Yellow Fever and Mardi Gras
It's hard to imagine today how yellow fever molded the social events of the South; yet we still arrange our celebrations unwittingly around the old yellow fever season today.
Also called Yellow Jack as well as yellow fever, this mosquito-borne disease held the deep South in a grip of fear that lasted months, due to the warmer climate and ignorance of the actual cause. Those with the money and means to do so left the cities during the summer and early fall months to summer in Virginia, Saratoga Springs, or close to home. New Orleans emptied its wealthy to nearby resort towns in Mandeville, LA or Bay St. Louis, MS. In fact, all along the Mississippi Gulf Coast were lovely antebellum second homes belonging to New Orleanians, before Katrina. Mobilians took ferries across the Mobile bay to Point Clear or up in the hills to the west of the city, to communities such as Cottage Hill, Forest Hill and Spring Hill. Today, many of these areas still are fashionable places to live due to these ingrained patterns of living. Point Clear's Grand Hotel dates from the mid 1800's and is still much loved, and many old families own second homes along the boardwalk.
Those who stayed dealt with thieves and sometimes arsonists who took advantage of those too weak to resist. While the wealthy could afford to leave, others could not; it must have been quite like gambling when the odds could roll out death to one out of three people. It's hard today to imagine the stagnation that must have occurred when many of the businesses were closed and the owners were elsewhere. Important decisions were delayed for months at a time.
Escape with the Southern Elite
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Debutantes and Mardi Gras
Why do the Gulf Coast areas of Texas, Florida, Mississippi, Alabama and Louisiana celebrate Mardi Gras today? It's a wet, cold miserable time of the year. Many times I have been on both sides of the barricade and wondered at the silliness as it is cold more often than not. Why not a focus on lazy, hazy summer days at the beach? The answer lies with yellow fever and the deathly hold it cast over everyday life.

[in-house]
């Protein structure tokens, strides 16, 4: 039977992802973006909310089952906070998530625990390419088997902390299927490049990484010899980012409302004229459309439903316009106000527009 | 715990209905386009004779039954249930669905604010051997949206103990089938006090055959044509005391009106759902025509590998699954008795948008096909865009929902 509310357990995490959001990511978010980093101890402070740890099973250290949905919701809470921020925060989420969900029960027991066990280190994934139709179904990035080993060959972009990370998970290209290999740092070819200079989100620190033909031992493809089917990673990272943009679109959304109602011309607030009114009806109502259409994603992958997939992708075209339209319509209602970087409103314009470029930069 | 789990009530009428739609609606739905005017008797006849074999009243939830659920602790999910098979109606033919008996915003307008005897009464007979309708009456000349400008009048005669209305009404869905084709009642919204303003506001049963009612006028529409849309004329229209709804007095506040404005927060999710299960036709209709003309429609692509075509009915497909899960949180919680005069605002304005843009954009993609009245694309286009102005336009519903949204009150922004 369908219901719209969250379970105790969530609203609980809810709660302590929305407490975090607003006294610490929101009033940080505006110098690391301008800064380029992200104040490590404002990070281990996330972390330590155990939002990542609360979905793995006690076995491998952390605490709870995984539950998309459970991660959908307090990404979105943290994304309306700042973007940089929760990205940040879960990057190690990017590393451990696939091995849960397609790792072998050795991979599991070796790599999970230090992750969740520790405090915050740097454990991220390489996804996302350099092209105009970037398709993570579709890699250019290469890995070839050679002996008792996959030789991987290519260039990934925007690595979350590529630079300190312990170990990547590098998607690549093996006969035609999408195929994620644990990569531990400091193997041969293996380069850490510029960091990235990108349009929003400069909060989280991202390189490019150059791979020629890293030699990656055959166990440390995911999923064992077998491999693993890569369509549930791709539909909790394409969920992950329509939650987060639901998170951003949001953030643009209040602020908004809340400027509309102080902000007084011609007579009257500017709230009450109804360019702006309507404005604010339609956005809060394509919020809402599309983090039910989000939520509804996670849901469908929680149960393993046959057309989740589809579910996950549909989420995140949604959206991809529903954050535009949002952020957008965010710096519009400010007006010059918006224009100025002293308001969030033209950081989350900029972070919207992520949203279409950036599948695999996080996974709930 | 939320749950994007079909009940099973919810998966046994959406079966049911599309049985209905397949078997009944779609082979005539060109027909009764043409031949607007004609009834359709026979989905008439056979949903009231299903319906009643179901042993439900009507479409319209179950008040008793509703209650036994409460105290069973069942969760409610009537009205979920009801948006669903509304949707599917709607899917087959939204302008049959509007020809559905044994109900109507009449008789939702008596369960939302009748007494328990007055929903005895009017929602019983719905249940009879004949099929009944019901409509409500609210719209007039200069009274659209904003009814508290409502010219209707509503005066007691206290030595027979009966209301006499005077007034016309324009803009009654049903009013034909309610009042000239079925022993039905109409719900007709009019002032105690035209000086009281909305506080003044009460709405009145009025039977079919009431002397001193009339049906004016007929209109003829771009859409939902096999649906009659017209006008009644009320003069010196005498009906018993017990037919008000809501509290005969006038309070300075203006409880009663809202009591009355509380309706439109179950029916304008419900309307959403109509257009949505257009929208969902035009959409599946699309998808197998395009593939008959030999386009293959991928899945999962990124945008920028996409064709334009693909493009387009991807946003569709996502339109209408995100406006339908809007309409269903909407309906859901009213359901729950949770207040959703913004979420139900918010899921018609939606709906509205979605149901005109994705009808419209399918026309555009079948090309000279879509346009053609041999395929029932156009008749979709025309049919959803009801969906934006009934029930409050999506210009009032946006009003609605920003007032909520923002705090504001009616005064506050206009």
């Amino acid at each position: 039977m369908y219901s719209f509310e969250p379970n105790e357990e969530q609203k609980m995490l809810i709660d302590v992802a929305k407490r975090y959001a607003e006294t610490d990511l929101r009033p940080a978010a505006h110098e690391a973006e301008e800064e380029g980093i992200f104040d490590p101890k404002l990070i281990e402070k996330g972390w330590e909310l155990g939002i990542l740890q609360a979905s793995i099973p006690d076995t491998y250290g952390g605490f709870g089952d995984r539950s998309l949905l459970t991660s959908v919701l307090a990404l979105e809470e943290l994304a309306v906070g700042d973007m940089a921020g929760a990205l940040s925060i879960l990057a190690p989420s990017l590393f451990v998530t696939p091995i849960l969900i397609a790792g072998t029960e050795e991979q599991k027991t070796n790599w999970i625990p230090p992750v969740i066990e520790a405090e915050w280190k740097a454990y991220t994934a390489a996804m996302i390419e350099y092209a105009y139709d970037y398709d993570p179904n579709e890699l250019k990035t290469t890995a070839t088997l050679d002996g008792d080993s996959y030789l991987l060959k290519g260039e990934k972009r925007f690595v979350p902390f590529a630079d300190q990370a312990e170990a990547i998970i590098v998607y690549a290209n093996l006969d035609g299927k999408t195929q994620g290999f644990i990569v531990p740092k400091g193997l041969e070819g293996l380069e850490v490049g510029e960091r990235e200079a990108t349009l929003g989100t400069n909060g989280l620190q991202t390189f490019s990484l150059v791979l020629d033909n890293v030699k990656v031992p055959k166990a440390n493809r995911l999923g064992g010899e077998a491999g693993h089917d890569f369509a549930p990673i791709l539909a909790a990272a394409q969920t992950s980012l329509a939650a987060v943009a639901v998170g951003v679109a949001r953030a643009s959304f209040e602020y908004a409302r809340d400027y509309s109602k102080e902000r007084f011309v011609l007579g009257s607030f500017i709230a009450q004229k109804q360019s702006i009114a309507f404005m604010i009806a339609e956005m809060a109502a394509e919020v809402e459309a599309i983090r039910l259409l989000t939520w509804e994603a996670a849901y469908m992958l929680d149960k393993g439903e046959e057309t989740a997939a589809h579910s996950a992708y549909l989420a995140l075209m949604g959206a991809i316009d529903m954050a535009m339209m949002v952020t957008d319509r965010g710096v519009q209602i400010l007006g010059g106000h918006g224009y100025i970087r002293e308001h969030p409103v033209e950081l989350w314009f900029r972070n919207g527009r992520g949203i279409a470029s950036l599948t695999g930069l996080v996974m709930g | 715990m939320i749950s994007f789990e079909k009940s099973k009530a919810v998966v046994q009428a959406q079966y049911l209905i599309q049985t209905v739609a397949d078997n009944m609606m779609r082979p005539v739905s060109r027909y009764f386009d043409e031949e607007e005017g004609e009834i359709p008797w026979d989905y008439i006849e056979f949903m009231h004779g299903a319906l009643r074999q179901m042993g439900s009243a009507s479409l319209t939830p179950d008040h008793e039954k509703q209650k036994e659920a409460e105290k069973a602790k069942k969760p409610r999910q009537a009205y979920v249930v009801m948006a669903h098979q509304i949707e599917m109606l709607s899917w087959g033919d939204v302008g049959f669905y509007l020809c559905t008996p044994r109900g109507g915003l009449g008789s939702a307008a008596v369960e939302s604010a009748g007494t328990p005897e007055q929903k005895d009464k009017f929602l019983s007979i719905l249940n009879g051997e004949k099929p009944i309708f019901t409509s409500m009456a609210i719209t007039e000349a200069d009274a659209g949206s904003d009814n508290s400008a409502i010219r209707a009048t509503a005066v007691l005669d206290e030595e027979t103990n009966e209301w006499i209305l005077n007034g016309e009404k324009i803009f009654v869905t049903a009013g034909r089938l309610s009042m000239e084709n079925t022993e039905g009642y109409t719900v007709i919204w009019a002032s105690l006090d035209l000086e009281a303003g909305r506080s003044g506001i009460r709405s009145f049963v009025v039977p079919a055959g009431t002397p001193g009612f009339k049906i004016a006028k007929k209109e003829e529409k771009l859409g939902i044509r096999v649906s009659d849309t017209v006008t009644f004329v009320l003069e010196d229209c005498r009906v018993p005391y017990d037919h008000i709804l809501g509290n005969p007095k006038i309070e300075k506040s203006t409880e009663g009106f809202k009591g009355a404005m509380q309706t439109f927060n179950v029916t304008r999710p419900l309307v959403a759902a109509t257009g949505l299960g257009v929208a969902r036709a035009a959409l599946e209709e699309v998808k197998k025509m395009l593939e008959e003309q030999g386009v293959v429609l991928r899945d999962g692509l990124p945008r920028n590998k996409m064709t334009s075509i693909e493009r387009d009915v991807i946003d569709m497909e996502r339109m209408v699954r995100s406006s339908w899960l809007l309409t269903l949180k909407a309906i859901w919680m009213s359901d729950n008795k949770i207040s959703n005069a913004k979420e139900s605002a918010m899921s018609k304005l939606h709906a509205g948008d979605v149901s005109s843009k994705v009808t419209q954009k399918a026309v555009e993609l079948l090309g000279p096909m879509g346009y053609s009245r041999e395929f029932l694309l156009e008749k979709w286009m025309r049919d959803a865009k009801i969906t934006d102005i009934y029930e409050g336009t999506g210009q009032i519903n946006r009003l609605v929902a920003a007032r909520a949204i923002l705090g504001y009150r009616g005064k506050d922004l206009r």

It is traditional in the South to bring forth your daughters to meet eligible bachelors. No father would have risked bringing his family from April to September to a large group gathering or city due to the fear at that time of exposure to the "miasmic vapors" believed to cause yellow fever. Mardi Gras has always been celebrated in the French colonial cities and towns of the Gulf Coast. New Year's Eve was also a major party night during the 1800s; it first began as a long evening of neighborly calls on friends, and later featured parading in Mobile, Alabama which spread to New Orleans and other cities. Mardi Gras mystic societies or Krewes were in the beginning, groups for men, many of whom were fathers or uncles. The parties during this small window of time became venues to present these debutantes to be potential brides. Indeed, Thanksgiving, Christmas, and Mardi Gras bring an exhausting round of parties even now.
The Yellow Terror
When the epidemic hit hard, which was usually around every four years, samaritans formed groups such as the Can't Get Away Club in Mobile to keep total chaos from enveloping the city. Brave volunteers many times found whole families had died. As it is a hemoraghic disease, it causes bleeding on the inside and out. Victims regurgitated black blood and bled from their eyes and ears. It was a frightening hell on earth. Everyone prayed fervently for the first frost which they knew would somehow end the contagion. Once the first frost had occurred, carriages rolled back in to town ready to socialize with the only holidays available to them: Christmas and especially Mardi Gras. Dr. William Crawford Gorgas of Mobile is credited with discovering the true reason for the disease while he was Chief Sanitation Officer on the construction of the Panama Canal. My great grandfather's company was responsible for the plumbing on the canal; I might not be here if it wasn't for Gorga's discovery.
Dr. Gorgas in Action
Resurgence of Fever
We are fortunate today to have two important things: air-conditioning and better education about diseases such as cholera, yellow fever and typhus. Today, with the knowledge of the true cause and prevention of yellow fever, we no longer have to worry about epidemics, right? You would be wrong. Mosquito-borne diseases such as West Nile Virus are on the rise in the United States particularly since the early 2000's. There have been several cases of even Yellow Fever brought into the United States by people who had been on vacation in South America. It's important to be vigilant with standing water, proper clothing, and even a yellow fever vaccination if you plan to travel to tropical areas. The last big epidemic was in 1905, but was curtailed by the discovery of the true cause of yellow fever. Things have changed dramatically in the last 100 years, but our traditions somehow have not.